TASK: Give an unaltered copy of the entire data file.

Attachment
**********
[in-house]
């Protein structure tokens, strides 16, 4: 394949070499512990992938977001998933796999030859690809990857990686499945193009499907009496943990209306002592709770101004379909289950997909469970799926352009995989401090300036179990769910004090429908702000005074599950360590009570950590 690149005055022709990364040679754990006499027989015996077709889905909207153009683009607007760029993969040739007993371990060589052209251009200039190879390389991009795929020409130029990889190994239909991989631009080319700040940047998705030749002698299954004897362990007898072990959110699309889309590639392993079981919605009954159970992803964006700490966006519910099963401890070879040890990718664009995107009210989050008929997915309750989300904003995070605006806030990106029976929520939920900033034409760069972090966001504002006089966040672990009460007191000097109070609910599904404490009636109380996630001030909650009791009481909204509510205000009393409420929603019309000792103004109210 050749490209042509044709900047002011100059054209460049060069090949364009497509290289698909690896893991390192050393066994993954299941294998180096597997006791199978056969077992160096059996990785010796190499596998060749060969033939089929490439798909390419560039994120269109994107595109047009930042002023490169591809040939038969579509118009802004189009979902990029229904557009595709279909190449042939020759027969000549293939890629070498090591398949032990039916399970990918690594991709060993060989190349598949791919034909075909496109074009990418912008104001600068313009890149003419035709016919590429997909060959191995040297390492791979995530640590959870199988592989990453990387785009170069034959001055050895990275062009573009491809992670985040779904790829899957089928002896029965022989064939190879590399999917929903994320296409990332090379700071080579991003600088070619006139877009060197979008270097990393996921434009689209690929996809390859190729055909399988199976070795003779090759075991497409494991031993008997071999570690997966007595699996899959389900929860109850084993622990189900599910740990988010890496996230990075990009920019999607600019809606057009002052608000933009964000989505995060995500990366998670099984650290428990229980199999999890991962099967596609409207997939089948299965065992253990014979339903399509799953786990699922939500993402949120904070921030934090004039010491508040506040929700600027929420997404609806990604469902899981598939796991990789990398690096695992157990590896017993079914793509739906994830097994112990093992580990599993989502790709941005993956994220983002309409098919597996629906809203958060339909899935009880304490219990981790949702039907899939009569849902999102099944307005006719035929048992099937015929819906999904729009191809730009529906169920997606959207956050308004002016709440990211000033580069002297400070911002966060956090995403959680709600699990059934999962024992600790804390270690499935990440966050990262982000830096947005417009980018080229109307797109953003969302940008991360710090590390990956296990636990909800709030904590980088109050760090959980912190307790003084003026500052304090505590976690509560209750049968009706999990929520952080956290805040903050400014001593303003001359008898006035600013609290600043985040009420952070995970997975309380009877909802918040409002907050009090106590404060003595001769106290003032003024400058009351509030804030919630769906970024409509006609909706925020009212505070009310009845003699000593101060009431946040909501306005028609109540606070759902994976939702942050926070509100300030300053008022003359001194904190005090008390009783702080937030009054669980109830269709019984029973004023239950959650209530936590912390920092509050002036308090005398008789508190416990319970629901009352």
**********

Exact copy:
[in-house]
């Protein structure tokens, strides 16, 4: 394949070499512990992938977001998933796999030859690809990857990686499945193009499907009496943990209306002592709770101004379909289950997909469970799926352009995989401090300036179990769910004090429908702000005074599950360590009570950590 690149005055022709990364040679754990006499027989015996077709889905909207153009683009607007760029993969040739007993371990060589052209251009200039190879390389991009795929020409130029990889190994239909991989631009080319700040940047998705030749002698299954004897362990007898072990959110699309889309590639392993079981919605009954159970992803964006700490966006519910099963401890070879040890990718664009995107009210989050008929997915309750989300904003995070605006806030990106029976929520939920900033034409760069972090966001504002006089966040672990009460007191000097109070609910599904404490009636109380996630001030909650009791009481909204509510205000009393409420929603019309000792103004109210 050749490209042509044709900047002011100059054209460049060069090949364009497509290289698909690896893991390192050393066994993954299941294998180096597997006791199978056969077992160096059996990785010796190499596998060749060969033939089929490439798909390419560039994120269109994107595109047009930042002023490169591809040939038969579509118009802004189009979902990029229904557009595709279909190449042939020759027969000549293939890629070498090591398949032990039916399970990918690594991709060993060989190349598949791919034909075909496109074009990418912008104001600068313009890149003419035709016919590429997909060959191995040297390492791979995530640590959870199988592989990453990387785009170069034959001055050895990275062009573009491809992670985040779904790829899957089928002896029965022989064939190879590399999917929903994320296409990332090379700071080579991003600088070619006139877009060197979008270097990393996921434009689209690929996809390859190729055909399988199976070795003779090759075991497409494991031993008997071999570690997966007595699996899959389900929860109850084993622990189900599910740990988010890496996230990075990009920019999607600019809606057009002052608000933009964000989505995060995500990366998670099984650290428990229980199999999890991962099967596609409207997939089948299965065992253990014979339903399509799953786990699922939500993402949120904070921030934090004039010491508040506040929700600027929420997404609806990604469902899981598939796991990789990398690096695992157990590896017993079914793509739906994830097994112990093992580990599993989502790709941005993956994220983002309409098919597996629906809203958060339909899935009880304490219990981790949702039907899939009569849902999102099944307005006719035929048992099937015929819906999904729009191809730009529906169920997606959207956050308004002016709440990211000033580069002297400070911002966060956090995403959680709600699990059934999962024992600790804390270690499935990440966050990262982000830096947005417009980018080229109307797109953003969302940008991360710090590390990956296990636990909800709030904590980088109050760090959980912190307790003084003026500052304090505590976690509560209750049968009706999990929520952080956290805040903050400014001593303003001359008898006035600013609290600043985040009420952070995970997975309380009877909802918040409002907050009090106590404060003595001769106290003032003024400058009351509030804030919630769906970024409509006609909706925020009212505070009310009845003699000593101060009431946040909501306005028609109540606070759902994976939702942050926070509100300030300053008022003359001194904190005090008390009783702080937030009054669980109830269709019984029973004023239950959650209530936590912390920092509050002036308090005398008789508190416990319970629901009352």